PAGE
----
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Provincial budget reports: Atlantic Canada

Two per cent cap on tuition increase in Nova Scotia announced.


As the new fiscal year gets underway, Canadian provinces and territories have rolled out their spending plans for 2024-25. University Affairs scoured each of the budget documents and extracted what has been earmarked for the higher education sector. Below is a summary of what the university communities in the Atlantic provinces should know. We have also done budget summaries of Ontario and Quebec, the western provinces and Yukon, as well as the Prairies.

New Brunswick

New Brunswick’s government, led by the Progressive Conservative party, tabled its budget on March 19. The government will spend $534 million on postsecondary education with the province’s four publicly funded universities receiving a total of $295 million in operational funding. The budget also announced:

  • $70.5 million in student financial assistance, a decrease of $5.5 million from last year
  • $2.2 million in capital maintenance for universities and the Maritime College of Forest Technology

Newfoundland and Labrador

On March 21, the Newfoundland and Labrador government presented its latest budget. The province, led by the Liberal party, is expected to spend $421.6 million on postsecondary education in 2024-25, a 7.5 per cent increase from the year prior.

In 2021, the provincial government announced it would cut Memorial University’s grant by a total of $68.4 million over five years. That same year, the province’s only publicly funded university announced it would end its 22-year-long tuition freeze. Since then, in-province student tuition has risen from $2,550 to $6,240.

Notable announcements in this year’s budget include:

  • Memorial will receive $298 million in its operating grant, a reduction of $8 million from what it received in 2023-24
  • The university’s faculty of medicine will receive an additional $76 million this year through the department of health to increase its number of domestic student spots by 10
  • Memorial will also receive almost $5 million for infrastructure improvements and equipment
  • The province has also provided $5.5 million in funding for a new policy that would increase adult access to literacy programing, some of which will go to postsecondary institutions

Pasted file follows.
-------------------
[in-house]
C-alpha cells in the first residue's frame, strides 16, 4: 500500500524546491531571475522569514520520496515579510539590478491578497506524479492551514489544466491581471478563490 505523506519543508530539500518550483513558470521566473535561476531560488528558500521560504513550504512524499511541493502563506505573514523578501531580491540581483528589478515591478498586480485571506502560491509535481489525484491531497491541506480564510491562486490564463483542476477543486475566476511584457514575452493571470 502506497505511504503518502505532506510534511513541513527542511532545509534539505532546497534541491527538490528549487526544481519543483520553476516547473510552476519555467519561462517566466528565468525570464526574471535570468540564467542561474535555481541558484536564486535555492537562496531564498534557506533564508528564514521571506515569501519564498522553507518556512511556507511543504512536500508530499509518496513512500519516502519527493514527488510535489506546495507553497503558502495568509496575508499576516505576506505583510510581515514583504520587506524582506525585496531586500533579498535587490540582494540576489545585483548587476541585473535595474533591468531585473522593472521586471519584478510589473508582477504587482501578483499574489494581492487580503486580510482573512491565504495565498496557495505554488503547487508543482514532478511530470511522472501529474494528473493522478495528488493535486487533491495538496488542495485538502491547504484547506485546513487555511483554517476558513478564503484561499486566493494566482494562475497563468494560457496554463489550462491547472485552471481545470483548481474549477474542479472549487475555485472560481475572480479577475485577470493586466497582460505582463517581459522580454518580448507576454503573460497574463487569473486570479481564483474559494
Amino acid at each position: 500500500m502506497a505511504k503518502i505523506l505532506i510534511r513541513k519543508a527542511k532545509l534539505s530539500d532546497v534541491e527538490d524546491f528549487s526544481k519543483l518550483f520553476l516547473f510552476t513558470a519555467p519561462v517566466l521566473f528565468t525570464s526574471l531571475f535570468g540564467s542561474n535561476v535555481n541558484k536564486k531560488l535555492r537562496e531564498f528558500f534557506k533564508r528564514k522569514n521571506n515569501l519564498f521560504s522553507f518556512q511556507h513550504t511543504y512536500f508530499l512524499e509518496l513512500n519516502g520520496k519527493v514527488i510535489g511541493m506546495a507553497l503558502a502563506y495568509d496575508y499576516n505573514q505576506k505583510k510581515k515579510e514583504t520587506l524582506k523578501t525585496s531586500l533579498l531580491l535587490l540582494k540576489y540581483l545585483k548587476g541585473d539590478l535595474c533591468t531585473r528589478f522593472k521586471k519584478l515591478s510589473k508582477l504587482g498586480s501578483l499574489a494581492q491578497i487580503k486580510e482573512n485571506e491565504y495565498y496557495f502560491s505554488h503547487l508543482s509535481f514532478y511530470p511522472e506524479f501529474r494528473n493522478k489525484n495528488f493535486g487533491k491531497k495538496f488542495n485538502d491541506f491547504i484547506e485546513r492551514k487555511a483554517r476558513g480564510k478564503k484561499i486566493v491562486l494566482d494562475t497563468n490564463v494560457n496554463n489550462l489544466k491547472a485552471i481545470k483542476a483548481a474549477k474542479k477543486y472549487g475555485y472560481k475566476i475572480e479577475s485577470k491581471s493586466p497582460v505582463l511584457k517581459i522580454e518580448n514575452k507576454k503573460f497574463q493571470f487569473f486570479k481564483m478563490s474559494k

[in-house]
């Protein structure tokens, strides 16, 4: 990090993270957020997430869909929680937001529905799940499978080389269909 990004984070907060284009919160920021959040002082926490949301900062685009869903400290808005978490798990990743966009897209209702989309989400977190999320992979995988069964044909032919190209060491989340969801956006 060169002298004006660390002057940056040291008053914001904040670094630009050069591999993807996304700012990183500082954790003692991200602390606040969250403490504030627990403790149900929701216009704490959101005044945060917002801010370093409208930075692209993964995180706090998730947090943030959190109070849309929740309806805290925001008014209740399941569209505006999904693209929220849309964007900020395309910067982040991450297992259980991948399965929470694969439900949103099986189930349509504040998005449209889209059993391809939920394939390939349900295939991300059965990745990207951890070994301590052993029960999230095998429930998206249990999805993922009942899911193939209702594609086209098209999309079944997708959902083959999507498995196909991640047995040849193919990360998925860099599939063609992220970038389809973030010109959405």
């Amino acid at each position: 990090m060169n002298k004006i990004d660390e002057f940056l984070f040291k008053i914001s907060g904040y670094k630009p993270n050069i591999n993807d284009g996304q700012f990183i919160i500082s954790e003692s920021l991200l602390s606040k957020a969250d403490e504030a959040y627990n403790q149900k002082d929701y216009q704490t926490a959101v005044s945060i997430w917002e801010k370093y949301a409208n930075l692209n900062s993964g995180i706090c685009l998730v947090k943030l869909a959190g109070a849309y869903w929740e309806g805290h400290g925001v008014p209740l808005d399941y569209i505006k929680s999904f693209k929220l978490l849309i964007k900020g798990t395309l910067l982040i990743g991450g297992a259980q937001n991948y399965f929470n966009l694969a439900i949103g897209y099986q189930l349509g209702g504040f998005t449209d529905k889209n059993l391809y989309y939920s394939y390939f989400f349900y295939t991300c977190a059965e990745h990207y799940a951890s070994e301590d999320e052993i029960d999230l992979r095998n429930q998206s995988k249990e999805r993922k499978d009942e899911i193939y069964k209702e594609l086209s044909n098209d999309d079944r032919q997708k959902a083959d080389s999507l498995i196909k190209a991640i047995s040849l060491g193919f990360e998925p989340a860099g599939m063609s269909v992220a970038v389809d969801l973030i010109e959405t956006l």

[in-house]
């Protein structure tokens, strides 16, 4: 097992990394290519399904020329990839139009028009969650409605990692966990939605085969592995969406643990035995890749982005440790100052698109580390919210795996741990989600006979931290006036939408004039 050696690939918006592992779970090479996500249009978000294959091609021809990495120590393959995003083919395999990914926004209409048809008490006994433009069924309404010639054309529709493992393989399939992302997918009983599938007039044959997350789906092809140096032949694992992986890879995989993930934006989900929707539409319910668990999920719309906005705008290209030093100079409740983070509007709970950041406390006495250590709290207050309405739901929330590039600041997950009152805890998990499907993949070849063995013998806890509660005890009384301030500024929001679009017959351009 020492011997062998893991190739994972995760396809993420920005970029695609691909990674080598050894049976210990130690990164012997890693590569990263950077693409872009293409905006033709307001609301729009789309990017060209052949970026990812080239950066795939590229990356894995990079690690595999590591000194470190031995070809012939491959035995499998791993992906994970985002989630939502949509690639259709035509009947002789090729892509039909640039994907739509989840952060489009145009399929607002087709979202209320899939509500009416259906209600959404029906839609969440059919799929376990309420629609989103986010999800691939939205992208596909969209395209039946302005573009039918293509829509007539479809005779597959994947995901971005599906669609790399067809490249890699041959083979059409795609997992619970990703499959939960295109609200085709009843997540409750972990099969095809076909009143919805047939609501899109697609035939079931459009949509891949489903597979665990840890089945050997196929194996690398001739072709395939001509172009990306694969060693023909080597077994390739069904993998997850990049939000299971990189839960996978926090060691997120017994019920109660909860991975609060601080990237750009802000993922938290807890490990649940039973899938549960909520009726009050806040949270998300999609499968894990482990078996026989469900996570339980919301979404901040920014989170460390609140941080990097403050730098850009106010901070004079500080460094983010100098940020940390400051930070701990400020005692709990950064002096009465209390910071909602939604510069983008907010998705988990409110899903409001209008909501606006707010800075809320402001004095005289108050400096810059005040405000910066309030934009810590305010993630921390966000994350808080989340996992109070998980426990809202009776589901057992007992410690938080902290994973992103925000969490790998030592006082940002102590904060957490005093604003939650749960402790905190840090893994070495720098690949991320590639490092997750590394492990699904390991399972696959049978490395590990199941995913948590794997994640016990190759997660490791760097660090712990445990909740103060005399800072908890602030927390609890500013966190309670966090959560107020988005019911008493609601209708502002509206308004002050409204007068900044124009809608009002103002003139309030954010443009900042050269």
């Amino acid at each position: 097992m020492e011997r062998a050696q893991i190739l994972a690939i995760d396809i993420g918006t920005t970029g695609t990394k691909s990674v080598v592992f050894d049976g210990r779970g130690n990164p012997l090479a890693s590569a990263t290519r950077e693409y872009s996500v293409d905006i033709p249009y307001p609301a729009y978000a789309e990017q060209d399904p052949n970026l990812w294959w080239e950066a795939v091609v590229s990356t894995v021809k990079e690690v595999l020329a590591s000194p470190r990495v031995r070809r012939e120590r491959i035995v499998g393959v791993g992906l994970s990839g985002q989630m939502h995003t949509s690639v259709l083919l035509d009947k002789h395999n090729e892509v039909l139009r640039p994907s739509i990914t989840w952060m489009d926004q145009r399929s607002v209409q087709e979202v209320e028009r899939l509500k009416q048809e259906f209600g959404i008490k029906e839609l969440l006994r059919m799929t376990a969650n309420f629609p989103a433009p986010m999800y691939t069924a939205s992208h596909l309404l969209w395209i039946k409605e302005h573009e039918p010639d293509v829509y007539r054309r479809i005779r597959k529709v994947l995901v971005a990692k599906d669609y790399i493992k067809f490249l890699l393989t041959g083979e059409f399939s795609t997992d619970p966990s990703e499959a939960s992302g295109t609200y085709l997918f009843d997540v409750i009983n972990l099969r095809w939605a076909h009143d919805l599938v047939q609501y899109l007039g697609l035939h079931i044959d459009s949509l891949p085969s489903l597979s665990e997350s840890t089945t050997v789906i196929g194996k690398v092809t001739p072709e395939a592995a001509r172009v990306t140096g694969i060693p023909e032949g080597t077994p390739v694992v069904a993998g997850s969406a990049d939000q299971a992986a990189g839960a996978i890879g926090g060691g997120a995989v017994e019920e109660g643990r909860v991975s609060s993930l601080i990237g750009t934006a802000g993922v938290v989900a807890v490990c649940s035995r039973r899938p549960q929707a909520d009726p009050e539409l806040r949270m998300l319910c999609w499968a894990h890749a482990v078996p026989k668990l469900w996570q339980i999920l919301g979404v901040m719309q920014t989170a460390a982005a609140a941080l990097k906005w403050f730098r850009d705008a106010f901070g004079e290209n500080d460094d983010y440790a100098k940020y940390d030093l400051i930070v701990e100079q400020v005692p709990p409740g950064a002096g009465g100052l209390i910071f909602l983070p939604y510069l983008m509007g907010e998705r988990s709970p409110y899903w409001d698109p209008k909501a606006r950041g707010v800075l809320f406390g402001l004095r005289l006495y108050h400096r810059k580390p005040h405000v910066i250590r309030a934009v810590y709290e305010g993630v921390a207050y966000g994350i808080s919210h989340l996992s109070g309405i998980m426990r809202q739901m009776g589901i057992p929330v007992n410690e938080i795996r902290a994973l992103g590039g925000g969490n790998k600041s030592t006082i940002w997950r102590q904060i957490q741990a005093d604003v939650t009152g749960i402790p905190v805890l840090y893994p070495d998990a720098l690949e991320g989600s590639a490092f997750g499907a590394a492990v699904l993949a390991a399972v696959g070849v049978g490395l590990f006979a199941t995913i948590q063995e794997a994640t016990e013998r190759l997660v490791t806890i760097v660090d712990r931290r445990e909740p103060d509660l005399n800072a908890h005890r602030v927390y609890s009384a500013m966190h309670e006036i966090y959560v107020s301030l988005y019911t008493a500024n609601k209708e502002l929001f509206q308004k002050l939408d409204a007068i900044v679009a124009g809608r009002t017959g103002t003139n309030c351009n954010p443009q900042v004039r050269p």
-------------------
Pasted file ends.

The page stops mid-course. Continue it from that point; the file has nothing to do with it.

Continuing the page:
Neil Bose, interim president of Memorial, said the budget did not include any surprises for the university and that there is no intention to change the tuition structure for students. The student union, meanwhile, has called the budget “extremely disappointing,” saying the cuts will be deeply felt by students.

Nova Scotia

Nova Scotia’s Progressive Conservative government put forward its budget for the year on February 29. The province is expected to spend $726 million in 2024-25 on advanced education, a $32 million increase from its 2023-24 estimate. Grants to universities have increased by $7.2 million, only a 1.5 per cent increase from last year.

The province and its 10 publicly funded universities entered into a new memorandum of understanding that began April 1 and will see provincial funding tied to specific outcomes. The 2024-25 agreement includes a two per cent cap on tuition increases for Nova Scotian undergraduate students, down from the three per cent cap imposed last year. The universities will also be required to fill 97 per cent of health program seats, develop an international student “sustainability plan,” and reduce administrative expenses by five per cent this year. International student tuition must be raised by a minimum of nine per cent (Dalhousie and Cape Breton University are exempted), according to the MOUs, and universities in Halifax and Cape Breton will need to increase student housing.

The budget allocates:

  • $1.8 million for Acadia University’s nursing program, which is a satellite of CBU
  • $1 million for CBU to expand teacher training
  • $637,000 to expand nursing programs at CBU, Dalhousie and St. Francis Xavier University
  • $340,000 to create additional paid internship opportunities for postsecondary students through Mitacs


The council of Nova Scotia university presidents characterized the one-year funding agreement as a “serious blow” to the sector  that  will cause unnecessary financial hardship for many universities. CONSUP Chair David Dingwall  noted that  the universities had no opportunity to consult on the funding plan after they were led to believe there would be a consultation and negotiation process. “The Minister decided on an approach that undermines any sense of partnership, collaboration or vision for the future of one of the province’s most strategically important sectors.” CONSUP has not yet commented on the budget publicly.

In a statement to CBC News about the 2024-25 budget, Dalhousie President Kim Brooks said that the university had been planning a tighter budget this year, but that financial decisions had now become “a little more difficult.”

Prince Edward Island

Prince Edward Island’s Progressive Conservative party government released its budget on February 29. The province will spend $109 million on postsecondary and continuing education in 2024-25.

The budget allocates:

  • $56.5 million in operating grants to the University of Prince Edward Island, a 14 per cent increase from 2024-25
  • $9.9 million for UPEI’s planned medical school
  • $940,000 to increase the George Coles Bursary to $3,200
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